Against the background of the deepening crisis of the Nigerian academy, this paper undertakes a critical analysis of the intellectual dimensions of corruption in Nigeria. It argues that the incorporation of the academy, particularly its intellectual components, into the ‘corruption enterprise’ has impacted on corruption discourses and analyses – most notably the polarisation into two realms, the public and the private. This characterisation represents in itself a distinct dimension of intellectual corruption, apart from its other forms as analysed in the paper. This development has had negative implications for both state and society, particularly on their democratisation and developmental drives through the reversal and perversion of routinised academic culture of quality teaching, research and publication. Unless critical measures are taken to sanitise the Nigerian academy within a broader framework of a reformist state, the crisis of the academy being a reflection of the deepening crisis of the state, the paper submits that corruption analysis and their outcomes may not advance the anti-corruption crusade of government.
Corruption is unarguably one of the most topical issues in the discourses of the deepening crisis and contradictions of post-independence Nigeria. The level of attention devoted to it may not only be due to its rapid and unprecedented expansion to all facet of human endeavour and its menacing consequences, but also because of the seeming fecklessness of successive attempts at combating it. The problem has become so endemic that, as the present writer (Omotola 2006; 2004) has pointed out, one can begin to talk about the political culture of corruption in the country. To be sure, Transparency International, an international non-governmental organisation that is reputed for its exploits in its measurement of countries’ Corruption Perception Index, ranked Nigeria as the most corrupt among the 52 countries ranked in 1996 and 1997. This could be regarded as of little significance as the country was then under the firm authoritarian grip of the military. The hope that the advent of democracy in 1999 would mark an appreciable breakaway from the past, including the country’s perennial problem of corruption, largely remains in the pipeline. Nigeria, in what seems senseless squandering of hopes, ranked as the most corrupt in 2002, the second most corrupt in 2003, and the third most corrupt in 2004 (Omotola, 2006). These findings point to the fact that the anti-corruption war has hardly made a positive impact in the country perhaps due to the depth of the phenomenon.
Although the monumental upsurge in corruption has been accompanied by a corresponding emergence and growth of academic scholarship on the subject, it is however a development that presents us with a paradox. While scholars have undertaken to unravel the causes, consequences and possible solutions of corruption, discourses on its intellectual dimensions are still far from crystallising. The result is that analyses of corruption in Nigeria tend to be undertaken in two realms. These are the public (others) and private (we) realms, the former connoting the government and characterised by strong radicalism and the latter representing essentially the academic community but not limited to it and characterised by liberal tendencies in analyses. There are, however, some notable exemptions to this latter categorisation (for example, Social Science Academy of Nigeria, SSAN, 2002; 2004). In spite of its concern, the SSAN would appear to have been mostly interested in the general theme of the governance of higher education in Nigeria, with occasional inputs on ethical issues and corruption in the ivory tower. As it rightly noted in an editorial comment: ‘Nigeria’s educational system is presently in a deep, infectious and outrageous crisis that cries, loudly and painfully, for attention’ (SSAN, 2001: ii). Ever since and even before, the SSAN has continued to devote a substantial portion of its resources to the challenges posed by the crisis of the Nigerian academy.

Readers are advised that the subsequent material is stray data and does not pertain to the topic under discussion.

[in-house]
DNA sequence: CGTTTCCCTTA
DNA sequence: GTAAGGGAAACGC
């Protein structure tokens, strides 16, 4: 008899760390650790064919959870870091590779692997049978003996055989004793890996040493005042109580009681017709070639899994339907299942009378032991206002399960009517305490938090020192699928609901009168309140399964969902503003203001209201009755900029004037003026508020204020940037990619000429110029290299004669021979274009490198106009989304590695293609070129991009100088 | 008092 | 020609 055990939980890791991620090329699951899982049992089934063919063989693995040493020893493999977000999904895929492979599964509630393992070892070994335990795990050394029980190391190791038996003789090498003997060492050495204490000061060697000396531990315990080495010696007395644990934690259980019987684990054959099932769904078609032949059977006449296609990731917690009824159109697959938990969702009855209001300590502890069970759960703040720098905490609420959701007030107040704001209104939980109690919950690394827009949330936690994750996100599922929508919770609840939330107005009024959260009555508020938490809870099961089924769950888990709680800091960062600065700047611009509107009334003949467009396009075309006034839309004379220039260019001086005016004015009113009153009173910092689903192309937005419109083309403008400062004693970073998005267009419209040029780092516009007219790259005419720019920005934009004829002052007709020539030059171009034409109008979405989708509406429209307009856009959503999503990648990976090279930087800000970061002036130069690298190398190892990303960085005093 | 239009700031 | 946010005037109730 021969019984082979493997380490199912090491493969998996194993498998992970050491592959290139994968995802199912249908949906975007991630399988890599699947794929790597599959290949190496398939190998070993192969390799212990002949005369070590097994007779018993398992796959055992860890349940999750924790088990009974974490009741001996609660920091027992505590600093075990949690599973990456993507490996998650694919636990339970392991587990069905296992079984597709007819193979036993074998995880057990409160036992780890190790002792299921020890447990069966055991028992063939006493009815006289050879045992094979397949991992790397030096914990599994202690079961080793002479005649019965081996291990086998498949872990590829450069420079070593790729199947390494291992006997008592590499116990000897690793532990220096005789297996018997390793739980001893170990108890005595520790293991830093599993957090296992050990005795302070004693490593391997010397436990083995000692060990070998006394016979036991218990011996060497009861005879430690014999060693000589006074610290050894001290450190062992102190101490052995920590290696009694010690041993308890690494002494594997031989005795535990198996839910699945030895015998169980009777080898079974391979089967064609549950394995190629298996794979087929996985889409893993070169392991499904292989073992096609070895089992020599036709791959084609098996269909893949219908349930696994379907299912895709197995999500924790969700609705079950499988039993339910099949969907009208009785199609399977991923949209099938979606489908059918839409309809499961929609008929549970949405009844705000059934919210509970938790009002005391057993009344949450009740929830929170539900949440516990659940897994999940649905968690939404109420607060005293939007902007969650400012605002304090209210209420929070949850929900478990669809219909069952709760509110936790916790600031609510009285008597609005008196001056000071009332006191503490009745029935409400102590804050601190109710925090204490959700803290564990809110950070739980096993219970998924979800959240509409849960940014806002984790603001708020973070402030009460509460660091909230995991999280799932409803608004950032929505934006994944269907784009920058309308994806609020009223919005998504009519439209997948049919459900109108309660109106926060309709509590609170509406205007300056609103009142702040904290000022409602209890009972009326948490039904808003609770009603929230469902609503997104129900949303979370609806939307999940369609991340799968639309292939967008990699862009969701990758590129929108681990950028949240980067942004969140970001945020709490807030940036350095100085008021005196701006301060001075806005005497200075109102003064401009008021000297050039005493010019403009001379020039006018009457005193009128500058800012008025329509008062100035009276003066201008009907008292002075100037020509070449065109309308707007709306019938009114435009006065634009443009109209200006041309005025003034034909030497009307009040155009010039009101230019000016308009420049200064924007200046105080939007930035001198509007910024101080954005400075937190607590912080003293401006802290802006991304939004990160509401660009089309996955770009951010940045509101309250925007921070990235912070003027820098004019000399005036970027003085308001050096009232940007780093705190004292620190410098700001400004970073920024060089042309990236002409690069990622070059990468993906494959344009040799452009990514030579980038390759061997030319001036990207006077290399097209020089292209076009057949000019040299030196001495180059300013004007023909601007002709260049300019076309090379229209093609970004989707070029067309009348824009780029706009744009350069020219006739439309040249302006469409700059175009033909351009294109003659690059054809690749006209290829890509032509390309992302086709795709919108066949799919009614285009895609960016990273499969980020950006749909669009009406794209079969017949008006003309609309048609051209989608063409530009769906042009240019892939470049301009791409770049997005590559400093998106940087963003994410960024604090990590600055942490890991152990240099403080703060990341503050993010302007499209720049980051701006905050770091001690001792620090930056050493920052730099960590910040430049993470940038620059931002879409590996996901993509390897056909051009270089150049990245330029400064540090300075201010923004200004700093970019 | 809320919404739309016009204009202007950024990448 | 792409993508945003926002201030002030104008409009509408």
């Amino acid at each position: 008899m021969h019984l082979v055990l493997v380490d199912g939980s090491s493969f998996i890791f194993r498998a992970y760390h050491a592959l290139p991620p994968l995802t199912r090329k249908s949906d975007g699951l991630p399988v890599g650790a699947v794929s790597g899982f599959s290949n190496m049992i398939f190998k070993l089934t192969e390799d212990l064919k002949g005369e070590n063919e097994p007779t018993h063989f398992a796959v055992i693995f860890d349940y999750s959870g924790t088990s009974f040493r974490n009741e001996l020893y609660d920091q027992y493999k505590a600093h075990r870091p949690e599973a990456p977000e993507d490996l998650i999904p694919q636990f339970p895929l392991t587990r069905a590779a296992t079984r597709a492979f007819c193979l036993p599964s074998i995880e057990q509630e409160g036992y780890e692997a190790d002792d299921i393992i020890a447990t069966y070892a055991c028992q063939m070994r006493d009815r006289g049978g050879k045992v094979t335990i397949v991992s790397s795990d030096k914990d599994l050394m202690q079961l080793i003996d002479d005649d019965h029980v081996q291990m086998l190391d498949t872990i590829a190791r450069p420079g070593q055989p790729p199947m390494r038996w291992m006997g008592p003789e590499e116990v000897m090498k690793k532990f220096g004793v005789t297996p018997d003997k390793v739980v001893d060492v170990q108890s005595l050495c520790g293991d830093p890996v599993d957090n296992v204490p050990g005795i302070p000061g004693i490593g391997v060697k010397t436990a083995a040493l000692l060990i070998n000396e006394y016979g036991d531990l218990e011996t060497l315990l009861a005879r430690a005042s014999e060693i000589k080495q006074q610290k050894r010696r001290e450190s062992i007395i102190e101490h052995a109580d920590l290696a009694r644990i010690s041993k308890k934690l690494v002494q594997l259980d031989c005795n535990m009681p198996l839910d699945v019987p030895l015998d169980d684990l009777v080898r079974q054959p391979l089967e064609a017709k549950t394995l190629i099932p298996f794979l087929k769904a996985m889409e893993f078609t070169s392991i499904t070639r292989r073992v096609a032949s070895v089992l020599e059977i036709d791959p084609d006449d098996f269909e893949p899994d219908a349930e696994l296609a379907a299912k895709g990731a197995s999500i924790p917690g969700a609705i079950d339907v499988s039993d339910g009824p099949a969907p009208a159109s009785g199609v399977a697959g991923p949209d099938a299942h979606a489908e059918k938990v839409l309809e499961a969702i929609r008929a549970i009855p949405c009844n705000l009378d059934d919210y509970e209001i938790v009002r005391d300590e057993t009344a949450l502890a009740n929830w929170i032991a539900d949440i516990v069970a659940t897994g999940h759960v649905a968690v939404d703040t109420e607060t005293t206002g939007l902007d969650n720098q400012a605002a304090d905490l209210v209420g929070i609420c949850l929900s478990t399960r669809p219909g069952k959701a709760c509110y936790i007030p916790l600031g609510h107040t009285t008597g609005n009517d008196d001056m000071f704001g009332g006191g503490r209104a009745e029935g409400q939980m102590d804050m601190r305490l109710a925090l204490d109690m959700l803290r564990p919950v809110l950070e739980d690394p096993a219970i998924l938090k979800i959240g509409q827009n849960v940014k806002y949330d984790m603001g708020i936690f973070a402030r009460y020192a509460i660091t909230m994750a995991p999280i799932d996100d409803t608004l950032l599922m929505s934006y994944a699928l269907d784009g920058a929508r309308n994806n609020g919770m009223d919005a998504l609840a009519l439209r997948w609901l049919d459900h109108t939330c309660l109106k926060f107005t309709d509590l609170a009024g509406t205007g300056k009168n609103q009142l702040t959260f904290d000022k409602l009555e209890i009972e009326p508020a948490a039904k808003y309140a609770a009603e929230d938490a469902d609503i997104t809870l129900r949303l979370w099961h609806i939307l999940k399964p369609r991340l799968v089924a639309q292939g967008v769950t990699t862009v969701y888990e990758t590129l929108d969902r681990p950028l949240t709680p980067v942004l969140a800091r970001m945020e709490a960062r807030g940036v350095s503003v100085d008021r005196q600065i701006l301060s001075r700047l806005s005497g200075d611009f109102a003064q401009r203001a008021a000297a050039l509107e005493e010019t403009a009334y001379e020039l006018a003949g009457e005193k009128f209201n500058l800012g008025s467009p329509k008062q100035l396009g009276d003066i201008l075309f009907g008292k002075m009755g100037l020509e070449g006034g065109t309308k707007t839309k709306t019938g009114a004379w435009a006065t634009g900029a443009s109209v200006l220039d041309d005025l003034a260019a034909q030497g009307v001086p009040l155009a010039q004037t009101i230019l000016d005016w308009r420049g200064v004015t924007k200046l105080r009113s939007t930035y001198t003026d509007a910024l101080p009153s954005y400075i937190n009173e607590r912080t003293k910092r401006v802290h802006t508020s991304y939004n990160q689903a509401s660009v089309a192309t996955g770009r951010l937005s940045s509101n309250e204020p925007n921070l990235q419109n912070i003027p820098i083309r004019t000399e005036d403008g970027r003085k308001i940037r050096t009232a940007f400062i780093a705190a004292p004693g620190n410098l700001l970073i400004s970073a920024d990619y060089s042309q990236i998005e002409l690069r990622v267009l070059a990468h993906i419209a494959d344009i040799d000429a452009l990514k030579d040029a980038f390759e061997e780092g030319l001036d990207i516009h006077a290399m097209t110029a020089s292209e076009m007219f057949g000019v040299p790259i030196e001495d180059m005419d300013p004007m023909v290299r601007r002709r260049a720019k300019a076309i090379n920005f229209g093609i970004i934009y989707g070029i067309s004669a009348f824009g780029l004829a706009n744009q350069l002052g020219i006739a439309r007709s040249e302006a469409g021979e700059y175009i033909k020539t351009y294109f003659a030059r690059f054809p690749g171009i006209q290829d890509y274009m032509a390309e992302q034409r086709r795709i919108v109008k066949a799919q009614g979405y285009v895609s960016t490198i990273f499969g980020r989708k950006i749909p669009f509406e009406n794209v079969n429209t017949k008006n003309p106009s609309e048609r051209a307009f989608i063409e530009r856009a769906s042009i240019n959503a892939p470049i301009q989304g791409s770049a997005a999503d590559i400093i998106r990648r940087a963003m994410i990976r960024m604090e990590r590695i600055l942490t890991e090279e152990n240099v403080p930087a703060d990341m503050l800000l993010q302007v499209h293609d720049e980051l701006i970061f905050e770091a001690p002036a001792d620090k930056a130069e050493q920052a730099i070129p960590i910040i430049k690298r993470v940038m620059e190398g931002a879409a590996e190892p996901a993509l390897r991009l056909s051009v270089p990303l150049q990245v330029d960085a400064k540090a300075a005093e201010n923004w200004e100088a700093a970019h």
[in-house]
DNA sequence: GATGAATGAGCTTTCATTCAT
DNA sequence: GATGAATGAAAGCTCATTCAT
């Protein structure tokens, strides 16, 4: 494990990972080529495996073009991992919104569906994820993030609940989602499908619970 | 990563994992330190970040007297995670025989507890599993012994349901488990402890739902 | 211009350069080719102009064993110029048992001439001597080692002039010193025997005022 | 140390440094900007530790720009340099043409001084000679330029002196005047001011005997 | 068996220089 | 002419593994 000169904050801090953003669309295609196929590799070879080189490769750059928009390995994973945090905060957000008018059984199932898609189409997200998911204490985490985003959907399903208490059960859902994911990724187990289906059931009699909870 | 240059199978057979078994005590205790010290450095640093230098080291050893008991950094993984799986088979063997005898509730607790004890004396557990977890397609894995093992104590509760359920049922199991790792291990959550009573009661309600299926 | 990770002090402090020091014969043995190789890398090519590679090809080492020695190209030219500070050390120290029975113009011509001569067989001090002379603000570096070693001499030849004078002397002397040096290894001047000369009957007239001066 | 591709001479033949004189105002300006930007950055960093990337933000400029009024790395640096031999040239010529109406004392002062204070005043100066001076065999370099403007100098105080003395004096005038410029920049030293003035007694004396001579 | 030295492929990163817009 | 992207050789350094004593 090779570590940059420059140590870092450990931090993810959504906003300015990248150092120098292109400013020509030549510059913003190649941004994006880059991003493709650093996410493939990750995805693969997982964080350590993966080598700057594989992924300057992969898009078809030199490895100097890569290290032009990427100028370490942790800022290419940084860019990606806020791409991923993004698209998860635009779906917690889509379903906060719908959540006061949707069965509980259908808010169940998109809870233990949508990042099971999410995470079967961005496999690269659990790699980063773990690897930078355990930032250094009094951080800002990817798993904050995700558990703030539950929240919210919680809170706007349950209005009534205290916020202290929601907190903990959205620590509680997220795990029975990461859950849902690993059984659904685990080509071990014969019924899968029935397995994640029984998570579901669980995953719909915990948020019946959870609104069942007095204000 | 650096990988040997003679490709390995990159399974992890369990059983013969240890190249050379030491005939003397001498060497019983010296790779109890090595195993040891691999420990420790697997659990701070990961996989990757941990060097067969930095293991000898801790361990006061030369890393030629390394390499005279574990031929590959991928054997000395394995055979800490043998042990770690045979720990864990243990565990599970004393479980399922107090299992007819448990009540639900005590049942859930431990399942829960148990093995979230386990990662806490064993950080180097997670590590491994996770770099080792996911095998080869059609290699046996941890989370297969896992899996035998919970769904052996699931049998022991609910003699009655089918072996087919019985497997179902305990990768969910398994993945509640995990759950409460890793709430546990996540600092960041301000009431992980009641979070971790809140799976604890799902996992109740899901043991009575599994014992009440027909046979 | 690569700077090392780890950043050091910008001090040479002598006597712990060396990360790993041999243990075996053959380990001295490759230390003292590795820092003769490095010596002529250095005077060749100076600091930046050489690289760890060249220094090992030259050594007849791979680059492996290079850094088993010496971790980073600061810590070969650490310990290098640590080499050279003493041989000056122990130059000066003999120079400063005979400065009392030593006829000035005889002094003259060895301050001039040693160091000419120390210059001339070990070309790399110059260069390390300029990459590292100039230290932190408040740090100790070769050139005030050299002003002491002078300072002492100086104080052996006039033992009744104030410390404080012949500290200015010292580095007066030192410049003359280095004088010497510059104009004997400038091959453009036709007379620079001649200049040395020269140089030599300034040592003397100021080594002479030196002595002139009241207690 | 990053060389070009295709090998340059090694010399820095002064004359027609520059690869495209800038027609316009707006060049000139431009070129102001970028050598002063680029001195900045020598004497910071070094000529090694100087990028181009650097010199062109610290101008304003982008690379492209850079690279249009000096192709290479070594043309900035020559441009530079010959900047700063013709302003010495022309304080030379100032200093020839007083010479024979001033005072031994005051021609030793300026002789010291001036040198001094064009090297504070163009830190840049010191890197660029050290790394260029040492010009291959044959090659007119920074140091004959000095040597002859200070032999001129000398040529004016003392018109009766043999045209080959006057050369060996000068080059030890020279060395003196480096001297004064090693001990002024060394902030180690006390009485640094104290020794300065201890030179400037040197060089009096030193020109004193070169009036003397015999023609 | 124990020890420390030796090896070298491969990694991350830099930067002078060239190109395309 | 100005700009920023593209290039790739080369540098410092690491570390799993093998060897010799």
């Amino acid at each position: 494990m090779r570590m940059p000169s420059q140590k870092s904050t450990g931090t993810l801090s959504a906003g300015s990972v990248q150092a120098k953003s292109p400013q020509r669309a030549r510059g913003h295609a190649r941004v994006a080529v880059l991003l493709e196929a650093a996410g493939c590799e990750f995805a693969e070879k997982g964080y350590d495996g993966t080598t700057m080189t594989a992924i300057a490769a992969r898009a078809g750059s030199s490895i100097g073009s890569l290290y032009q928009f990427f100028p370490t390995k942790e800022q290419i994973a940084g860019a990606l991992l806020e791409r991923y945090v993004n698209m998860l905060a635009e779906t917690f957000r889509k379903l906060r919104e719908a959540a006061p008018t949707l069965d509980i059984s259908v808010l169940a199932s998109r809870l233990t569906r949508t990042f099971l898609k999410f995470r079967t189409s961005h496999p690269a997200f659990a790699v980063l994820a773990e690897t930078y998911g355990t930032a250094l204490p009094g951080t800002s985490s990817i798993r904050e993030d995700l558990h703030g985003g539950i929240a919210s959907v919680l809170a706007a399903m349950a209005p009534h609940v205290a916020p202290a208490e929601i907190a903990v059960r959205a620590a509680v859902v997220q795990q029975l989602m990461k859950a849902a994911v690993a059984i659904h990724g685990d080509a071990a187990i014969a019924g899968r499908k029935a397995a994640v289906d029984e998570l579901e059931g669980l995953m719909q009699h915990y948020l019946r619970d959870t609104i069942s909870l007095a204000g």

Against the background of this renewed concerned about the deepening crisis of the Nigerian academy, this paper critically examines the phenomenon of corruption in the academy, with emphasis on its intellectual dimensions, which seem so far to have eluded serious attention. It is this obviously yawning gap and how to fill it that this study addresses. In it, we argue that the incorporation of the academy particularly its intellectual components into the corruption enterprise, has impacted on corruption discourses and analyses most notably in the polarisation into two realms that is, the public and the private. This characterisation represents in itself a distinct dimension of intellectual corruption. Taken together, these developments have had implications for both state and society particularly with respect to its democratisation and developmental drives. Unless critical measures are taken to sanitise the system within a broader framework of a reformist state, the deepening crisis of the academy, being a reflection of the deepening crisis of the state, corruption analyses and their outcomes may not advance the anti-corruption crusade of government. In the end, it is the democracy and development agenda (which ideally should be people-centred) that will suffer. The rest of the paper is divided into four sections. The next section conceptualises intellectual corruption. This is followed by a discussion of the various dimensions of intellectual corruption. We then critically analyse the basic undercurrents of intellectual corruption. The last substantive part discusses the implications of intellectual corruption for national development, before concluding.
Subscribe to access this work and thousands more